June 19, 2019
Hartpury University PhD student conducts research into keeping puppies healthy
A Hartpury University PhD student has conducted research into the health of puppies and has found that too much food and exercise is bad for puppies.
Hartpury University PhD candidate Georgia Lewis carried out her research with support from her tutors, Animal Science lecturer Aisling Carroll and Dr Alison Wills, senior lecturer in Animal Health, and found that obesity, stunted growth, degenerative joint disease and osteoarthritis are all among the potential conditions that may develop in dogs that are over-fed and over-exercised during the early stages of their lives.
Explaining her findings regarding the dietary requirements of a puppy, Georgia says, “Although there is such a wide variation in the size of different dog breeds – from a 1kg Chihuahua to a 100kg English Mastiff – nutritional and exercise advice for the first 12 months of life scarcely differs. It is crucial that growing puppies have a sufficient diet containing nutrients and vitamins that meet their high energy requirements. Resultant malnutrition from under-feeding can cause stunted growth, while overfeeding can result in obesity, which has a direct impact on joint and limb formation and can lead to conditions such as secondary osteoarthritis.”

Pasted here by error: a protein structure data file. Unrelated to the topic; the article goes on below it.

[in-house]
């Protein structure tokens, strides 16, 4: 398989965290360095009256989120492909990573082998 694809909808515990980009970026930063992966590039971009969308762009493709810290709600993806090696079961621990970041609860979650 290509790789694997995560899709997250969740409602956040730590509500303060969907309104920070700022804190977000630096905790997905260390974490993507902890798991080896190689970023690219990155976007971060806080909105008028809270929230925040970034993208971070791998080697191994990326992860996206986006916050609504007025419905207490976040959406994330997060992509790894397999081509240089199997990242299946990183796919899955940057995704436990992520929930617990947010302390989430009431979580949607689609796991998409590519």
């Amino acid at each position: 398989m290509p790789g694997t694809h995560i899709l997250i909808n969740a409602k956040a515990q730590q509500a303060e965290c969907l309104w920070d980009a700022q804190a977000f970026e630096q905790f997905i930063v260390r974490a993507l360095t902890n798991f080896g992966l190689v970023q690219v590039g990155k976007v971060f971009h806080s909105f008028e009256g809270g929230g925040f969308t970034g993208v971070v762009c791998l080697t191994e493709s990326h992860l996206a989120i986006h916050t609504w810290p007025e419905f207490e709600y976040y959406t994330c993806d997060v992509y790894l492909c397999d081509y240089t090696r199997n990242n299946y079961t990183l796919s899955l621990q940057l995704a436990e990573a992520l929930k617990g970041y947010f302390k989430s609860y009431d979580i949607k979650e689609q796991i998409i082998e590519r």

And when it comes to exercising their puppies, owners also need to be careful. Georgia explains, “In terms of exercise, owners should avoid allowing puppies the use of stairs and should also prevent them from playing on slippery surfaces to avoid harsh impact on growing bones and joints.” She continues, “Young dogs’ bones are not fully developed and are unable to sustain stress or force, so exercise therefore must be limited until dogs have reached maturity to prevent injury. It is advised that a dog is exercised for five minutes per day, per month of age.”
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Content added on 19th June 2019.
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